As a Clark student, you have the opportunity to create your own entrepreneurial project that will engage and make an impact in the Clark community. Through a student venture, you‘ll gain valuable organizational skills and experience designing and implementing a business plan while creating critical connections with students, faculty and community partners. Examples of Clark student ventures include the Local Root, an organic farm stand selling local produce on campus, the Clark Copy Center, and the Clark Community Thrift Store, located on Main Street.
Get started with your student venture:
Located in the Graduate School of Management, the Office of Innovation and Entrepreneurship is an essential resource to begin any independent venture. Director Amy Whitney and John Dobson, professor of practice in Management and Entrepreneurship, will discuss your interests with you, provide feedback on project ideas and work with you to design and potentially launch a venture.
If you’re not ready to start your own venture, consider volunteering and building your skills with one of the established campus-based student ventures. You’ll be able to learn from and network with peers who share your passions and could help you launch your own ideas. Student ventures are often more successful when pursued by groups of students uniting for a common goal. Also, the shared responsibility can alleviate some of the pressure.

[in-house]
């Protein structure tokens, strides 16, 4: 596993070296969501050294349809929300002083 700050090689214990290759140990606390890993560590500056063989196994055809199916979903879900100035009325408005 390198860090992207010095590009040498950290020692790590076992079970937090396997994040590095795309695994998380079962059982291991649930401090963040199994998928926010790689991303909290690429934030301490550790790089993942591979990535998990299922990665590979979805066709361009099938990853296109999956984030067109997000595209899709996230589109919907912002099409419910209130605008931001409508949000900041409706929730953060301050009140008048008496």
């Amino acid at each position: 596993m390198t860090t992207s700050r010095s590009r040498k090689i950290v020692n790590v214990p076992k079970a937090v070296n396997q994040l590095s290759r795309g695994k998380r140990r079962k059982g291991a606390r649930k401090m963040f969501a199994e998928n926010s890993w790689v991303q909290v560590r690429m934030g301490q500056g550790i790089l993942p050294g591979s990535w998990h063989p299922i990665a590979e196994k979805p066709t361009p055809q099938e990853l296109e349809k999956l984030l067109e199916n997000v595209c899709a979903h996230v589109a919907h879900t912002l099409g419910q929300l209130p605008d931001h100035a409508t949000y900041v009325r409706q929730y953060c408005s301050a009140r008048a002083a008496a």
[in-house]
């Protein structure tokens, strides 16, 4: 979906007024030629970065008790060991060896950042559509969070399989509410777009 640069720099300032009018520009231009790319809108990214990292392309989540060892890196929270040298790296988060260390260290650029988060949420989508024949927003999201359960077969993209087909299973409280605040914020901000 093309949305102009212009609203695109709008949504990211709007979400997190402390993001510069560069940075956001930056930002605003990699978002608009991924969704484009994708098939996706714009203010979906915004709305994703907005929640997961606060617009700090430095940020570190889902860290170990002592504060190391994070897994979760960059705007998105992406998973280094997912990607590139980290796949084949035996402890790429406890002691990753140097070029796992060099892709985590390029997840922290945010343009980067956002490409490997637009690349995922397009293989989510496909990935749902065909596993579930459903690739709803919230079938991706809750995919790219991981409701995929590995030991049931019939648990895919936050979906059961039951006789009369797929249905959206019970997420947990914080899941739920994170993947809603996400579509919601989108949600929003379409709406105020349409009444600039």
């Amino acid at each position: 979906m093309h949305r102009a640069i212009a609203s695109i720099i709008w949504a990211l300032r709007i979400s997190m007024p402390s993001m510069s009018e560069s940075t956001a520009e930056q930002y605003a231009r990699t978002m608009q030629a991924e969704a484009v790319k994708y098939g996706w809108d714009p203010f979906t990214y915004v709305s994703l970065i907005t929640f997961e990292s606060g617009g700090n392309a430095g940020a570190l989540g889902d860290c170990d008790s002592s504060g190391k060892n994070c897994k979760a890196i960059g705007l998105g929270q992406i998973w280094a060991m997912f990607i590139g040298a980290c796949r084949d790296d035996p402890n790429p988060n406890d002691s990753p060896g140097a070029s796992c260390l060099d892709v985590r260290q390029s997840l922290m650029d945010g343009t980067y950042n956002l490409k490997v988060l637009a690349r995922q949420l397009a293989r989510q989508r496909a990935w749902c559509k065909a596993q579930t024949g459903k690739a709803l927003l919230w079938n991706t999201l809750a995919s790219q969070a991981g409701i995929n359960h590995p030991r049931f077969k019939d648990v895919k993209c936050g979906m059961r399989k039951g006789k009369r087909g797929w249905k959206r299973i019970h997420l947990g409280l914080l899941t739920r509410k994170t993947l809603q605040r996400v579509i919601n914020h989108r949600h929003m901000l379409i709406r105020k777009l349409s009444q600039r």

After connecting with the Office of Innovation and Entrepreneurship, EIRs and your peers, there are a number of resources available to begin a proposal for your student venture. But first, design your project model by asking yourself these questions, which will give you a better grasp on your ideas and challenge you to consider potential difficulties:
- What does the venture entail?
- Who will it affect?
- How will it benefit Clark and the community?
- What are some potential obstacles?
The Ureka Big Idea Challenge invites Clark students to design an entrepreneurial project. If you believe your idea is competitive, consider applying as the top three ideas are given funding to implement their projects, along with university support and advisers who mentor throughout the project.
If you decide not to participate in the Ureka Big Idea Challenge, but still have a project you want to pitch, connect with an adviser in the Office of Innovation and Entrepreneurship. The I&E program has a diverse group of mentors and connections who can help you prepare for the next Ureka challenge or decide on the next steps for your project.
After consulting and working with I&E faculty and staff, you will have developed a support system to launch your venture. Your advisers and mentors will celebrate your success and help you navigate the unforeseen obstacles as a team.